Tuttle says another benefit of having tankless units in commercial settings is the repair aspect. “Tankless provides the business owner with the ability to replace parts within the unit,” he says. “Every part is replaceable and can be installed within 45 minutes if trained, vs. repairing a whole boiler or tank. This saves the business owner money and time vs. other types of hot water systems. And in warm weather climates, tankless products allow you to eliminate the mechanical room by installing the product outside or even on the roof.”
Navien’s Butler says there still are some misconceptions in the marketplace about the viability of tankless.
“Tankless products have advanced significantly in the last seven to 10 years by all manufacturers,” he says. “Many misconceptions are still believed today on their operational capabilities, which are false and long in the past. For example, there is no such thing as overdrawing a tankless water heater resulting in lukewarm water. All quality tankless today deliver an endless stream of setpoint water temperature.”
Butler adds that one setback and handicap that all domestic hot water systems have and continue to suffer from is under-sizing and insufficient BTUs and/or storage.
“This continues to happen and is often the cause of temperature swings, insufficient hot water and premature domestic hot water equipment failures,” he says.
But Butler echoes the words of others when it comes to the advantages and benefits of the technology. “In no particular order, highest water heating efficiency of any water heating options, space-savings, consistent and endless temperatures, space saving and best warranties offered, as well as simple to service and maintain,” he says.
The future of tankless
Navien’s Butler says tankless water heating in commercial and retail operations has experienced significant growth in the past three or four years.
“I expect it to only to continue to grow exponentially in the future as owners, specifiers and contractors experience and witness the advantages of a high-efficiency tankless domestic hot water system,” he says. “When compared to other options, the costs, ease of installation, venting, operational efficiency, ease of maintenance and service, redundancy abilities and location capabilities, it just makes the most sense.”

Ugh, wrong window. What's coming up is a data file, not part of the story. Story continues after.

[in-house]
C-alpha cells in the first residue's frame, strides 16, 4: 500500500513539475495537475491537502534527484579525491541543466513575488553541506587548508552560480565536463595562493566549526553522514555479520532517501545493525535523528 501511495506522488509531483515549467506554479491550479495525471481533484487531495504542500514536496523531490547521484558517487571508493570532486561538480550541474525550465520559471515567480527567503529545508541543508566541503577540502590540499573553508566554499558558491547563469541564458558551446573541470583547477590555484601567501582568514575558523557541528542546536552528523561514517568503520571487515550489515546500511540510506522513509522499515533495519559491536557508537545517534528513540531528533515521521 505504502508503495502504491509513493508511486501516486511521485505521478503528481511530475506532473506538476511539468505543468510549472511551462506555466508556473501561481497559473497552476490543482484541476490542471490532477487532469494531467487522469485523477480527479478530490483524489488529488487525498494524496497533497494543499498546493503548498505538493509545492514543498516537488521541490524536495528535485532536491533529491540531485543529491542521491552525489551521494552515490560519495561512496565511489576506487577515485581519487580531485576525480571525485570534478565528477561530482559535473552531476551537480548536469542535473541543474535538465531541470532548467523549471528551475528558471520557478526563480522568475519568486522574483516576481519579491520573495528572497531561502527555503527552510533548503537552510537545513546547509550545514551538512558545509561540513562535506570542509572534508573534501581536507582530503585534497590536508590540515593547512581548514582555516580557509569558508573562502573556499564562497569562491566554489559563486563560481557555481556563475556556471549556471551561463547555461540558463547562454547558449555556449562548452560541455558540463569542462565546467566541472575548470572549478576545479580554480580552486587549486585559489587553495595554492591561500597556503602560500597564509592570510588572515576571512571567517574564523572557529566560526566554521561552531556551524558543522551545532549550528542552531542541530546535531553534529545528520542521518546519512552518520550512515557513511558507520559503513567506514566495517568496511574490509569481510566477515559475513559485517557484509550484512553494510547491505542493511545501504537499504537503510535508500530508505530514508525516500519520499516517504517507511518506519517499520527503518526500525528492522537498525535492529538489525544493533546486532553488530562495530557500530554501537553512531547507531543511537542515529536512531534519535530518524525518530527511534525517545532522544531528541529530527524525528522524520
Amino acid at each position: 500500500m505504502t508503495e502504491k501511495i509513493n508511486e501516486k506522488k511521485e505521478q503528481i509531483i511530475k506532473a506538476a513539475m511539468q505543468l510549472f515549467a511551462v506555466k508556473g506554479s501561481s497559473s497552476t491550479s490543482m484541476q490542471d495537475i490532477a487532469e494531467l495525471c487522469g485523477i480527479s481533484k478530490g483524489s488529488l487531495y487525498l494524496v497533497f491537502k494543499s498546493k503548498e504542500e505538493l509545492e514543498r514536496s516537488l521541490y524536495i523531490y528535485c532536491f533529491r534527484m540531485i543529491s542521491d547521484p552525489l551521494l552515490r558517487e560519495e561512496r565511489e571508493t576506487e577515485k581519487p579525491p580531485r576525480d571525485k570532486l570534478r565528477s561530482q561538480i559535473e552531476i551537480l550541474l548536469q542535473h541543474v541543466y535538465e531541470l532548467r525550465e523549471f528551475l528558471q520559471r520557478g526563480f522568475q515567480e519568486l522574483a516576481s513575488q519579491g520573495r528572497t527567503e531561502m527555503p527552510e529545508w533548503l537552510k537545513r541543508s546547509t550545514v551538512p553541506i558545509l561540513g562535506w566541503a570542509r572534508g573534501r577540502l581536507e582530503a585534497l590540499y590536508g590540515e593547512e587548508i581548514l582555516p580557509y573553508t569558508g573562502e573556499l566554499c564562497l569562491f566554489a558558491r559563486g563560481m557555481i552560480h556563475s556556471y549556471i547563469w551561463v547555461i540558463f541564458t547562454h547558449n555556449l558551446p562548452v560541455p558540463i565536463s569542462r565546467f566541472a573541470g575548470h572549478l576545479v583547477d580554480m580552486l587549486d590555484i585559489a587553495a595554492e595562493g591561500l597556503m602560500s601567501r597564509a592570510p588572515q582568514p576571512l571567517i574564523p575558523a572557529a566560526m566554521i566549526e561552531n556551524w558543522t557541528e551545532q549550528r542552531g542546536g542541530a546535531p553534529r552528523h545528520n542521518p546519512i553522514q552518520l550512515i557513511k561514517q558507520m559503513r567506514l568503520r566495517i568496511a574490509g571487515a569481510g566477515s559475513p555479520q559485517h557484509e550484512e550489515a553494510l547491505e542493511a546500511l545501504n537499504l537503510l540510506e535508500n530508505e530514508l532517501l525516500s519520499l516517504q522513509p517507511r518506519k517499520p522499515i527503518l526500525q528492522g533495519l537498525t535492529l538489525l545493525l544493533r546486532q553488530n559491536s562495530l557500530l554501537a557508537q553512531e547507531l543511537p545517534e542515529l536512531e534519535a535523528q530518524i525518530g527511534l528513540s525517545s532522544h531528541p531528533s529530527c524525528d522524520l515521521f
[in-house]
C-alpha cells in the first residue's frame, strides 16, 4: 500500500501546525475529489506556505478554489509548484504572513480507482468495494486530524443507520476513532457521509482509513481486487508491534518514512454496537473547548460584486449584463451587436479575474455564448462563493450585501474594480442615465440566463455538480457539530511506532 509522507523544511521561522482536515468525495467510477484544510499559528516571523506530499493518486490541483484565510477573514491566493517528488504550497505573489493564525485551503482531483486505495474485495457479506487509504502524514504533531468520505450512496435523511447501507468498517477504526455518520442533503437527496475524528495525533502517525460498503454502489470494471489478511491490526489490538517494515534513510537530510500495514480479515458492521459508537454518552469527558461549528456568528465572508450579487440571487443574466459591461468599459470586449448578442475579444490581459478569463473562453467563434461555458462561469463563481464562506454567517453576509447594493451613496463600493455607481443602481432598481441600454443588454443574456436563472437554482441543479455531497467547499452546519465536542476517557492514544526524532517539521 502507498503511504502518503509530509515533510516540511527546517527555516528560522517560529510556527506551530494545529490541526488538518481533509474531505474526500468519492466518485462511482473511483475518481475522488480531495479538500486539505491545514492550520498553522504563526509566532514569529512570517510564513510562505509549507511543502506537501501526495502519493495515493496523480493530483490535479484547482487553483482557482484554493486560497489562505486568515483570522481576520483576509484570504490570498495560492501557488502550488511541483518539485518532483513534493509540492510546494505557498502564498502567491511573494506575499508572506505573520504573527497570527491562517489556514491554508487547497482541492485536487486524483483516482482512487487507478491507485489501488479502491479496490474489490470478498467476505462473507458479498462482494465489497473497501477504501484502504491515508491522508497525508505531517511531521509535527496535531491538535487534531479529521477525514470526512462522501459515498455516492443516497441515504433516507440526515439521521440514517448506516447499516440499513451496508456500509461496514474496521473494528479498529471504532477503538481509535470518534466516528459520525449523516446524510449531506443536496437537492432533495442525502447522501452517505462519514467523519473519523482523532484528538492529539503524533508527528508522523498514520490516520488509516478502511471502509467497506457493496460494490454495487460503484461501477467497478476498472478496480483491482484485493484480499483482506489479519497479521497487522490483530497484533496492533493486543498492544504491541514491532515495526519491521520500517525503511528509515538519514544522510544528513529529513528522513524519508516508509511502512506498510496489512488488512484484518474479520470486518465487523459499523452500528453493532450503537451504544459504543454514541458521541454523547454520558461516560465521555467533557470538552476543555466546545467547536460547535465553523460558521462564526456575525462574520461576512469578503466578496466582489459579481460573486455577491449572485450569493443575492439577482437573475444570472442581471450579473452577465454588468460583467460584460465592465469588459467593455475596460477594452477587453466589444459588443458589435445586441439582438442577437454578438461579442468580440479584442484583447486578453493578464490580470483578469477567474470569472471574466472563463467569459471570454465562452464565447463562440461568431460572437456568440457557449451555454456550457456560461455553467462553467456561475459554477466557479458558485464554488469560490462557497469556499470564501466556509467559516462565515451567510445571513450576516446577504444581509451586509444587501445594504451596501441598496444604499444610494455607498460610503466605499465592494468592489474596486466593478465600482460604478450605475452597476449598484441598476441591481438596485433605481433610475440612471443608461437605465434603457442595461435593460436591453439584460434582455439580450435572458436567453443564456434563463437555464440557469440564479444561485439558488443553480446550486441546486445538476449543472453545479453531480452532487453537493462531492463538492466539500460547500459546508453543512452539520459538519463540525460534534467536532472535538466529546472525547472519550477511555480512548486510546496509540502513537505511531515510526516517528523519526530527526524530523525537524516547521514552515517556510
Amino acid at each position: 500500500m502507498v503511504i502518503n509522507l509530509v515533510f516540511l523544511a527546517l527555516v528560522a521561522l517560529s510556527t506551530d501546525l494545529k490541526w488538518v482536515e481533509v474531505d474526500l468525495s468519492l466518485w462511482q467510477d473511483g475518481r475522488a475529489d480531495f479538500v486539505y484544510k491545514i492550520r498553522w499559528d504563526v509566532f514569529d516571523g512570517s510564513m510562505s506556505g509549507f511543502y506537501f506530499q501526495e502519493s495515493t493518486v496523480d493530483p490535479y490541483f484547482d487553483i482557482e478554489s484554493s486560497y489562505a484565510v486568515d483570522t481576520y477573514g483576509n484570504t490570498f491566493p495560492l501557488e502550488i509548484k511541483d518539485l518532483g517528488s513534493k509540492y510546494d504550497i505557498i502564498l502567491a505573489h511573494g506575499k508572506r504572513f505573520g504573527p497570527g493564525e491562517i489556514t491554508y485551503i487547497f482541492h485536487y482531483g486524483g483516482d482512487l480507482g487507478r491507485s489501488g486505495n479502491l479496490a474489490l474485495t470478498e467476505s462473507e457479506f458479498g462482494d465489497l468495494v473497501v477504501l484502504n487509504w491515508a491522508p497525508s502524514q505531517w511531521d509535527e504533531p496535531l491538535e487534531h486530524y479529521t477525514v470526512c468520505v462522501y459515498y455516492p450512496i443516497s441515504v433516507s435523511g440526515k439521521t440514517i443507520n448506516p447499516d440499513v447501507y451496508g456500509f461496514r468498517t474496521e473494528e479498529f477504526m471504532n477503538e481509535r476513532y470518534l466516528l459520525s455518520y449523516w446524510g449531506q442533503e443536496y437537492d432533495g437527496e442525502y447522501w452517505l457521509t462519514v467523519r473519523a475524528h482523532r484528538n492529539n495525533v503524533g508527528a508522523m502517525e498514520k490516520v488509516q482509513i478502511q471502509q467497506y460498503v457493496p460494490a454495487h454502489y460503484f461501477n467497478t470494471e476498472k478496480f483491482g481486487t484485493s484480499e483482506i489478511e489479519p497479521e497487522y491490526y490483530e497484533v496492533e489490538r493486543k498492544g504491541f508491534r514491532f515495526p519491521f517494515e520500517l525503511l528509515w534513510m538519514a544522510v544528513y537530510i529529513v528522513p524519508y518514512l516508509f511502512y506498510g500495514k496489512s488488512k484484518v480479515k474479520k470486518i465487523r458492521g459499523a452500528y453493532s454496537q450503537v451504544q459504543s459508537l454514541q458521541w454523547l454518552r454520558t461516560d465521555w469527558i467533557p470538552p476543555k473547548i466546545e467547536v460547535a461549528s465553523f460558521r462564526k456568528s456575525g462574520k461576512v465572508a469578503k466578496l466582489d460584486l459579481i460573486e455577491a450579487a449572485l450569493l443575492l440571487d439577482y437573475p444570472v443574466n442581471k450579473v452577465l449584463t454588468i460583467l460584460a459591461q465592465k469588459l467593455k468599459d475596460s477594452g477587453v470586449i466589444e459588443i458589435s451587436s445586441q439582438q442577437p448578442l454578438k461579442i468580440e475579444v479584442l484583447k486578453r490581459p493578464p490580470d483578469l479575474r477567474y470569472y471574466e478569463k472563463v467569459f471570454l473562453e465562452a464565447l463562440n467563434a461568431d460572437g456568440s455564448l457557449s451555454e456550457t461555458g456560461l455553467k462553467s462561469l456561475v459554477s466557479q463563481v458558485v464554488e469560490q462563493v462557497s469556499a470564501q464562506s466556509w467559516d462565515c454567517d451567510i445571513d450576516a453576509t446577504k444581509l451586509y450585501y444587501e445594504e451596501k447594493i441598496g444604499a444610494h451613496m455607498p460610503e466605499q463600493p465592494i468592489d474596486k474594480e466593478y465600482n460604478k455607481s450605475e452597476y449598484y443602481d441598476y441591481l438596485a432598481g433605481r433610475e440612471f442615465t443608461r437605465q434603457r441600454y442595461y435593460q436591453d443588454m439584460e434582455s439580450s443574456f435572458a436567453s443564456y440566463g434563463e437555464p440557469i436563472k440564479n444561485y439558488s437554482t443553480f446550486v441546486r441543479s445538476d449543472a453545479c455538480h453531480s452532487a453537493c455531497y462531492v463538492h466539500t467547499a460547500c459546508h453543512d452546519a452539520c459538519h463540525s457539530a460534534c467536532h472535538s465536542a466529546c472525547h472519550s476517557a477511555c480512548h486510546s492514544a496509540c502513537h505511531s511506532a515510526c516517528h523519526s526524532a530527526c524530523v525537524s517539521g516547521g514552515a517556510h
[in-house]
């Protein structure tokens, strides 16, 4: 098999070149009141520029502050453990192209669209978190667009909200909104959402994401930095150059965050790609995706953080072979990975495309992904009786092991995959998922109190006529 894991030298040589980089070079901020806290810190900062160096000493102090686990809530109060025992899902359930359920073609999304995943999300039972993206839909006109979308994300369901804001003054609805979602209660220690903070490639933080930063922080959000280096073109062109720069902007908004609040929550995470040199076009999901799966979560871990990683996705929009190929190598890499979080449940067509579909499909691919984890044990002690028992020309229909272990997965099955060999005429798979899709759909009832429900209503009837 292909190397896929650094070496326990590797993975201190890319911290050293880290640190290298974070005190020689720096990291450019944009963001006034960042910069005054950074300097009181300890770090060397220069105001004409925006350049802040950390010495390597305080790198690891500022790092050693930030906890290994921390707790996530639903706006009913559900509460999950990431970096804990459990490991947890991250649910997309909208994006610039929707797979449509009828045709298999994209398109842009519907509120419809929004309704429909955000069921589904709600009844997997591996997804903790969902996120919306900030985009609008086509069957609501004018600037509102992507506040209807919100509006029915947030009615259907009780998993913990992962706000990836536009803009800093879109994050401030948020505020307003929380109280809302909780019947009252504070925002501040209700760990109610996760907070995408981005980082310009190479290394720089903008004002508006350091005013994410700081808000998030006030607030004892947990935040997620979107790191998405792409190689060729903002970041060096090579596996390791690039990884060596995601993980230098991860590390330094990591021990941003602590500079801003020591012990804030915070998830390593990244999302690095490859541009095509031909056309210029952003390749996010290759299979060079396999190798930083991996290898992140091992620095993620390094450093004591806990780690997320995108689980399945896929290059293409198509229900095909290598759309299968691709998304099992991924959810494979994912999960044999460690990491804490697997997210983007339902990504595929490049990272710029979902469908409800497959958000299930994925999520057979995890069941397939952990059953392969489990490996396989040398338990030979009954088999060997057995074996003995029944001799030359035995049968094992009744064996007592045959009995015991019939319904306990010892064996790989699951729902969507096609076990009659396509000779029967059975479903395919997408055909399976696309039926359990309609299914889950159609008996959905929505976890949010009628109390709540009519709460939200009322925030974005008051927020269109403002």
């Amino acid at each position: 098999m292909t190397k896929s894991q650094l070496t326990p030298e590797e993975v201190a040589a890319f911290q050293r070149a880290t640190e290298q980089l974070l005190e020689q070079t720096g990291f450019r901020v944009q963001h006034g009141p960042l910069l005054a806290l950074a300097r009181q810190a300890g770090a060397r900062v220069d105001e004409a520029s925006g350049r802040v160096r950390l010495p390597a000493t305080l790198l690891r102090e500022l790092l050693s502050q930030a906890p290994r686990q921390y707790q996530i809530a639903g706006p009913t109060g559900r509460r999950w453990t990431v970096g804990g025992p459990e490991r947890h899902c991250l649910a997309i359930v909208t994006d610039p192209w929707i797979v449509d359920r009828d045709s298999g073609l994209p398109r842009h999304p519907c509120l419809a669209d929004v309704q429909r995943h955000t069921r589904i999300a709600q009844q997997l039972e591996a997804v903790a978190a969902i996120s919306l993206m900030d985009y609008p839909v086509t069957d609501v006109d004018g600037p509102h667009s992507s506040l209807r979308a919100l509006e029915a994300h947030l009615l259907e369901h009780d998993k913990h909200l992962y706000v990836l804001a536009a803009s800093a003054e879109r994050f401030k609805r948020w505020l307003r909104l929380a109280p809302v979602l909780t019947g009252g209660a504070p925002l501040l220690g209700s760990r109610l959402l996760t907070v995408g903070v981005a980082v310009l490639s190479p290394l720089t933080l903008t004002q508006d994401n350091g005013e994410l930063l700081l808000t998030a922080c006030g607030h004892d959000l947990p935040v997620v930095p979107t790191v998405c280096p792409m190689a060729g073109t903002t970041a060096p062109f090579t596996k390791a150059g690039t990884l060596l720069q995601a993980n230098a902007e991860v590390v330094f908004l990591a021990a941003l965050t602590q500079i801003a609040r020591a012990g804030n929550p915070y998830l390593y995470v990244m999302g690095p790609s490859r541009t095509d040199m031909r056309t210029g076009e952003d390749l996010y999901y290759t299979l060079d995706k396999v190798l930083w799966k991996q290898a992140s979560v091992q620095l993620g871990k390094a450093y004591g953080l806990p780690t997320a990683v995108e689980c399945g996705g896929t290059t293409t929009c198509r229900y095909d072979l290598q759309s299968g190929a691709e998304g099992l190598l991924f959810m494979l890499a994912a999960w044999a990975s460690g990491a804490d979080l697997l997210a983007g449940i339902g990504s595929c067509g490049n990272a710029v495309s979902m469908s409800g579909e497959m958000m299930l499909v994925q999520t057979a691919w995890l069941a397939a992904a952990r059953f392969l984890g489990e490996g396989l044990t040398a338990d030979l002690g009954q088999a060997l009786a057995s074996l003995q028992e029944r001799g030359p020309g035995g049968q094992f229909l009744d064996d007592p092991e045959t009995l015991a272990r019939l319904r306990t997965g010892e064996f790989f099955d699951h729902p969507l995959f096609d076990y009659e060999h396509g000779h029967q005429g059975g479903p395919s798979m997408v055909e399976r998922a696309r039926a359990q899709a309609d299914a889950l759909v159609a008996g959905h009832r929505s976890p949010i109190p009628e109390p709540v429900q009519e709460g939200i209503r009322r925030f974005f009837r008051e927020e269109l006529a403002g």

Rinnai’s Tuttle and Dettmering also see a continuing upward trend with tankless in nonresidential applications.
“Tankless technology is going to continue its steady climb to becoming the technology of choice for heating water,” Tuttle says. “With the energy and space-saving tankless technology provides, business owners are going to continue to push tankless technology as their hot water solution. As we meet with more plumbing engineers, they are also seeing the value tankless can provide to their customers and specifying on more jobs.”
Dettmering points to the increasing trends of stores with smaller footprints and the rise of takeout in food service as two key reasons the use of tankless will increase in the vertical in the short-term.
“In the long term, I see the technology, footprint and performance of tankless improving, which will make it the best option for every commercial vertical,” he says.
Bradley’s Clouse says the scuttlebutt he is hearing from customers is tankless will continue to gain momentum.
“In the short term, based on what I am hearing in the field, more engineers, architects and specifiers will continue to go tankless to make their operations more efficient,” he says. “Some plumbers are saying they need to cut energy consumption by 40-50%, which further makes the case for using tankless water heaters.
“Longer term, over the next five years or so, more and more states and municipalities will want to go tankless in order to save on fossil fuels and reach their savings and sustainability goals.”
Phillips says it comes down to the continued earning of trust among building owners, operators and peers when it comes to tankless technology.
“Our industry is sometimes hesitant to adopt new technology when the status quo is sufficient, even if it isn’t perfect,” she says, “but I am convinced tankless technology will eventually become the default water heating method for many commercial industries.”